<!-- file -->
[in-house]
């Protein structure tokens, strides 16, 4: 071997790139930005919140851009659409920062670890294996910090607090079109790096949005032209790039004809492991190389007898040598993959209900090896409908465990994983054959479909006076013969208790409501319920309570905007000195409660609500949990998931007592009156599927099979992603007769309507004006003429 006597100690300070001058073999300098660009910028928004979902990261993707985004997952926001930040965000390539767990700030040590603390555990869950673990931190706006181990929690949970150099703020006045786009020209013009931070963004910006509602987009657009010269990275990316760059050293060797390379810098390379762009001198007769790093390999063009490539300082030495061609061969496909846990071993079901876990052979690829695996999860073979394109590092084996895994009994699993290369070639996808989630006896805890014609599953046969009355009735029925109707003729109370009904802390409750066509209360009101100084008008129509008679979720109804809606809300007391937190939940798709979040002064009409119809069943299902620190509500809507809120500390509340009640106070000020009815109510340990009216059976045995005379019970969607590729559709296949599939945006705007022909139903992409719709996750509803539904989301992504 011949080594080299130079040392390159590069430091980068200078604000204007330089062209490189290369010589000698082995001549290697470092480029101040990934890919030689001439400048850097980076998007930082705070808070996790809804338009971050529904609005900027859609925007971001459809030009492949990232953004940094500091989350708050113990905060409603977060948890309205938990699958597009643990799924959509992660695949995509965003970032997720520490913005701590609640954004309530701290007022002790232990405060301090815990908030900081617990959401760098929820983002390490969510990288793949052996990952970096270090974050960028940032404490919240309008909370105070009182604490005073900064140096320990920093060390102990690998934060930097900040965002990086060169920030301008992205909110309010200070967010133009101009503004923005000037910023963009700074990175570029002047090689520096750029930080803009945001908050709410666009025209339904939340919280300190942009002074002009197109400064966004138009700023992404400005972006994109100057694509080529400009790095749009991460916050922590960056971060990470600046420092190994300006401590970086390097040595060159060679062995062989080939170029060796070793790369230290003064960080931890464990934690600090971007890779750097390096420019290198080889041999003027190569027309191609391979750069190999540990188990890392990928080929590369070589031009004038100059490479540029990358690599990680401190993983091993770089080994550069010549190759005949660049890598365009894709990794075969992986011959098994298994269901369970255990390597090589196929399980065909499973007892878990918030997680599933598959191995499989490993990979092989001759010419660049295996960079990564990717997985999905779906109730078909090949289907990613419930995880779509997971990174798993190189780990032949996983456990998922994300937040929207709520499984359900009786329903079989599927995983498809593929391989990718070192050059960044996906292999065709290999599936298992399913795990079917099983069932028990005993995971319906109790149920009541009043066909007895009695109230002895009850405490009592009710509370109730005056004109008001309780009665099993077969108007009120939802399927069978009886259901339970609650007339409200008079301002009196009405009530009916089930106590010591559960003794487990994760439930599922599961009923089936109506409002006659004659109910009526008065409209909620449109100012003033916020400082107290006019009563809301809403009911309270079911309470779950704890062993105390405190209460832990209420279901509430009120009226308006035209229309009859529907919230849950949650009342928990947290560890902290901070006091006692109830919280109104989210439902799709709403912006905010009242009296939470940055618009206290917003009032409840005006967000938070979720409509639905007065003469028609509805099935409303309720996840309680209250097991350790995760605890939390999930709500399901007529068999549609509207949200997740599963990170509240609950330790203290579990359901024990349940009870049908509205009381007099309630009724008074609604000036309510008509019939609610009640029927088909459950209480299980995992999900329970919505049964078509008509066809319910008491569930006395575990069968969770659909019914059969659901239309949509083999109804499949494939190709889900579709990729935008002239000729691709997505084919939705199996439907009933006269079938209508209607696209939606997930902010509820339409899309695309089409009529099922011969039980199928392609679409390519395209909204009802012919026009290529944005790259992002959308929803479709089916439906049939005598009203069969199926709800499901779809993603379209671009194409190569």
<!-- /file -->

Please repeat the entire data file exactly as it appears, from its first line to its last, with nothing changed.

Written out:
[in-house]
């Protein structure tokens, strides 16, 4: 071997790139930005919140851009659409920062670890294996910090607090079109790096949005032209790039004809492991190389007898040598993959209900090896409908465990994983054959479909006076013969208790409501319920309570905007000195409660609500949990998931007592009156599927099979992603007769309507004006003429 006597100690300070001058073999300098660009910028928004979902990261993707985004997952926001930040965000390539767990700030040590603390555990869950673990931190706006181990929690949970150099703020006045786009020209013009931070963004910006509602987009657009010269990275990316760059050293060797390379810098390379762009001198007769790093390999063009490539300082030495061609061969496909846990071993079901876990052979690829695996999860073979394109590092084996895994009994699993290369070639996808989630006896805890014609599953046969009355009735029925109707003729109370009904802390409750066509209360009101100084008008129509008679979720109804809606809300007391937190939940798709979040002064009409119809069943299902620190509500809507809120500390509340009640106070000020009815109510340990009216059976045995005379019970969607590729559709296949599939945006705007022909139903992409719709996750509803539904989301992504 011949080594080299130079040392390159590069430091980068200078604000204007330089062209490189290369010589000698082995001549290697470092480029101040990934890919030689001439400048850097980076998007930082705070808070996790809804338009971050529904609005900027859609925007971001459809030009492949990232953004940094500091989350708050113990905060409603977060948890309205938990699958597009643990799924959509992660695949995509965003970032997720520490913005701590609640954004309530701290007022002790232990405060301090815990908030900081617990959401760098929820983002390490969510990288793949052996990952970096270090974050960028940032404490919240309008909370105070009182604490005073900064140096320990920093060390102990690998934060930097900040965002990086060169920030301008992205909110309010200070967010133009101009503004923005000037910023963009700074990175570029002047090689520096750029930080803009945001908050709410666009025209339904939340919280300190942009002074002009197109400064966004138009700023992404400005972006994109100057694509080529400009790095749009991460916050922590960056971060990470600046420092190994300006401590970086390097040595060159060679062995062989080939170029060796070793790369230290003064960080931890464990934690600090971007890779750097390096420019290198080889041999003027190569027309191609391979750069190999540990188990890392990928080929590369070589031009004038100059490479540029990358690599990680401190993983091993770089080994550069010549190759005949660049890598365009894709990794075969992986011959098994298994269901369970255990390597090589196929399980065909499973007892878990918030997680599933598959191995499989490993990979092989001759010419660049295996960079990564990717997985999905779906109730078909090949289907990613419930995880779509997971990174798993190189780990032949996983456990998922994300937040929207709520499984359900009786329903079989599927995983498809593929391989990718070192050059960044996906292999065709290999599936298992399913795990079917099983069932028990005993995971319906109790149920009541009043066909007895009695109230002895009850405490009592009710509370109730005056004109008001309780009665099993077969108007009120939802399927069978009886259901339970609650007339409200008079301002009196009405009530009916089930106590010591559960003794487990994760439930599922599961009923089936109506409002006659004659109910009526008065409209909620449109100012003033916020400082107290006019009563809301809403009911309270079911309470779950704890062993105390405190209460832990209420279901509430009120009226308006035209229309009859529907919230849950949650009342928990947290560890902290901070006091006692109830919280109104989210439902799709709403912006905010009242009296939470940055618009206290917003009032409840005006967000938070979720409509639905007065003469028609509805099935409303309720996840309680209250097991350790995760605890939390999930709500399901007529068999549609509207949200997740599963990170509240609950330790203290579990359901024990349940009870049908509205009381007099309630009724008074609604000036309510008509019939609610009640029927088909459950209480299980995992999900329970919505049964078509008509066809319910008491569930006395575990069968969770659909019914059969659901239309949509083999109804499949494939190709889900579709990729935008002239000729691709997505084919939705199996439907009933006269079938209508209607696209939606997930902010509820339409899309695309089409009529099922011969039980199928392609679409390519395209909204009802012919026009290529944005790259992002959308929803479709089916439906049939005598009203069969199926709800499901779809993603379209671009194409190569």